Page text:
Transportation companies around the world typically re-purpose passenger cars as taxis. However, the challenge of current electric vehicles is the extremely limited range and long recharge times (up to 8 hours), making them impractical as taxis. TUM CREATE aims to address these issues, as well as the unique challenges posed by the heat and humidity in tropical megacities, through its research and development. Unlike temperate climates, passenger cooling and battery pack heat management are issues specific to tropical and equatorial regions.

As a form of public transportation, introducing e-taxis into the local taxi fleets has a high leveraging effect to decrease carbon emissions.

"While taxis account for less than 3% of the vehicle population in Singapore, they contribute to 15% of the total distance travelled," explains Principal Investigator Dr. Daniel Gleyzes. "The average two- shift taxi covers over 500 km a day."

EVA was designed from the ground-up as an e-taxi and is a result of interdisciplinary research in the areas of energy storage, battery charging, thermal management, and lightweight materials and design.

TUM CREATE is funded by the Campus for Research Excellence And Technological Enterprise (CREATE) programme under the National Research Foundation (NRF), an agency of Singapore's Prime Minister's Office.

Professor Low Teck Seng, NRF's Chief Executive Officer, said, "The launch of this prototype electric- vehicle today marks a major milestone for TUM CREATE. In the short time since TUM and NTU came together at CREATE in 2010 with support from the NRF, they have developed strong research and engineering capabilities in e-vehicular technology resulting in this demonstrator. With EVA, we have a public commuter car that is green, energy-efficient, and tailored for a tropical urban environment. We look forward to this partnership strengthening in the years to come."

This project milestone marks the first time that a Singapore-based organization is participating and presenting a vehicle in the 59-year history of Asia's most important automotive tradeshow.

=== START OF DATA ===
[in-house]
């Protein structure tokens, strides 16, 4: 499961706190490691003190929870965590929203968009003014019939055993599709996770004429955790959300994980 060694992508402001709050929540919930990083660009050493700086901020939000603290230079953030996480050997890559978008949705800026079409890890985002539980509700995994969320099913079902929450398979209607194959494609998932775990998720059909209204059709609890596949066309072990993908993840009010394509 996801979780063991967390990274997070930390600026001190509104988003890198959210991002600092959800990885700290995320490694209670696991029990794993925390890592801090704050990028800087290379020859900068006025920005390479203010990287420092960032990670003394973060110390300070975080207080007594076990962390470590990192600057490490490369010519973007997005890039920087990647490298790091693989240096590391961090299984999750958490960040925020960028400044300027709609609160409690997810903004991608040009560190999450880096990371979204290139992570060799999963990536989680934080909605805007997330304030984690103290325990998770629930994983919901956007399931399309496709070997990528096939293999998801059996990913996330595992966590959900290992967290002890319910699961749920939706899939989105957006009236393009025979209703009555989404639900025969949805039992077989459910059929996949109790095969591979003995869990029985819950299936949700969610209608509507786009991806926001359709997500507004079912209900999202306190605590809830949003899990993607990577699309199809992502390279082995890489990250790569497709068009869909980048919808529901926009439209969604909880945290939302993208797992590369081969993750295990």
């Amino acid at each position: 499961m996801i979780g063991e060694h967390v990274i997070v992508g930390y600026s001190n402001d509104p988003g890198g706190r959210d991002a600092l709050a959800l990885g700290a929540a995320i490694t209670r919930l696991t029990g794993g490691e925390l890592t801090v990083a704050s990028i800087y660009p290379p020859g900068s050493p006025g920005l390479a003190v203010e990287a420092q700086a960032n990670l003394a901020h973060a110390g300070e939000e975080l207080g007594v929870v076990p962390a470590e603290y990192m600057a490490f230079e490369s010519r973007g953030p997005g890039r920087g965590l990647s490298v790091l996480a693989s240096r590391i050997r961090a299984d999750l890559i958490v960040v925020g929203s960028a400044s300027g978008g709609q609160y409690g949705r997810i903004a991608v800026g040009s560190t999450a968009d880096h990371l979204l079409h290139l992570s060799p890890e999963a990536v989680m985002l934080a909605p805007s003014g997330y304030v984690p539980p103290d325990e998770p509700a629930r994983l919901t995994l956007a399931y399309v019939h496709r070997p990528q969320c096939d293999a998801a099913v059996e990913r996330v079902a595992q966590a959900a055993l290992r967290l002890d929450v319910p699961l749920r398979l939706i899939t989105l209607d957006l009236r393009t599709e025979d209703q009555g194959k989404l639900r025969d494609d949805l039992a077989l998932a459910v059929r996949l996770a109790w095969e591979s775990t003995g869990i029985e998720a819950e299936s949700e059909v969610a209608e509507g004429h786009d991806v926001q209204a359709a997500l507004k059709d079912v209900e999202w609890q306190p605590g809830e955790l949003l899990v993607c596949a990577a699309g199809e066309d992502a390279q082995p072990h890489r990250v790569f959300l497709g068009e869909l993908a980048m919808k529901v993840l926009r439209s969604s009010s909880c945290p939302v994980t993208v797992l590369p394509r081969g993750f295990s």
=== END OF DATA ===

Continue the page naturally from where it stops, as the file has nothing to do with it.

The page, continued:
EVA feature highlights:
•• • • •
Super-fast charging; Individualized air-conditioning; Interactive infotainment system; and Integrated child-seats.
EVA's super-fast charging system is designed to achieve a re-charge in just 15 minutes. This allows the car to be driven for 200 km with the air-conditioning switched on, based on the driving patterns of Singaporean taxis collected by TUM CREATE. With its fast recharge times, EVA can achieve long ranges with short downtimes - as charging can be performed during the driver's rest breaks.
Apart from tackling the energy storage and battery charging challenges, EVA will also feature innovations that are particular to tropical climates. TUM CREATE's researchers have developed an individualized, overhead air-conditioning system with which they target to reduce the cabin cooling power. Ergonomics studies have shown that localized cooling has a direct impact on the overall thermal comfort. The overhead outlets and the seat ventilation target these areas to create better thermal comfort without the need to cool down the whole cabin. Unoccupied zones can also be switched off to further reduce energy consumption. Interestingly, this system also reduces the exposure of air-borne particles or germs from being blown from one seat to another zone in the vehicle.
Besides the cabin cooling system, EVA's innovative seats provide a maximum comfort for both the driver and passengers driving in humid tropical climate. The ergonomically designed seats are equipped with a purpose-built system where suction draws away moisture and heat from the surfaces of the seat. In addition, the front passenger seat folds forward to reveal an integrated child seat for children aged 9 months to 3 years old, which fills the void in the area of safety for young taxi passengers.
The climate controls, in-car entertainment, booking and digital payment systems are also linked via the infotainment system that allows passengers to control air-conditioning and audio settings wirelessly from their personal mobile devices. Similarly, the central control panel and driver's instrument cluster are also connected seamlessly to the on-board systems, and are able to provide driving statistics and power-saving tips to the driver.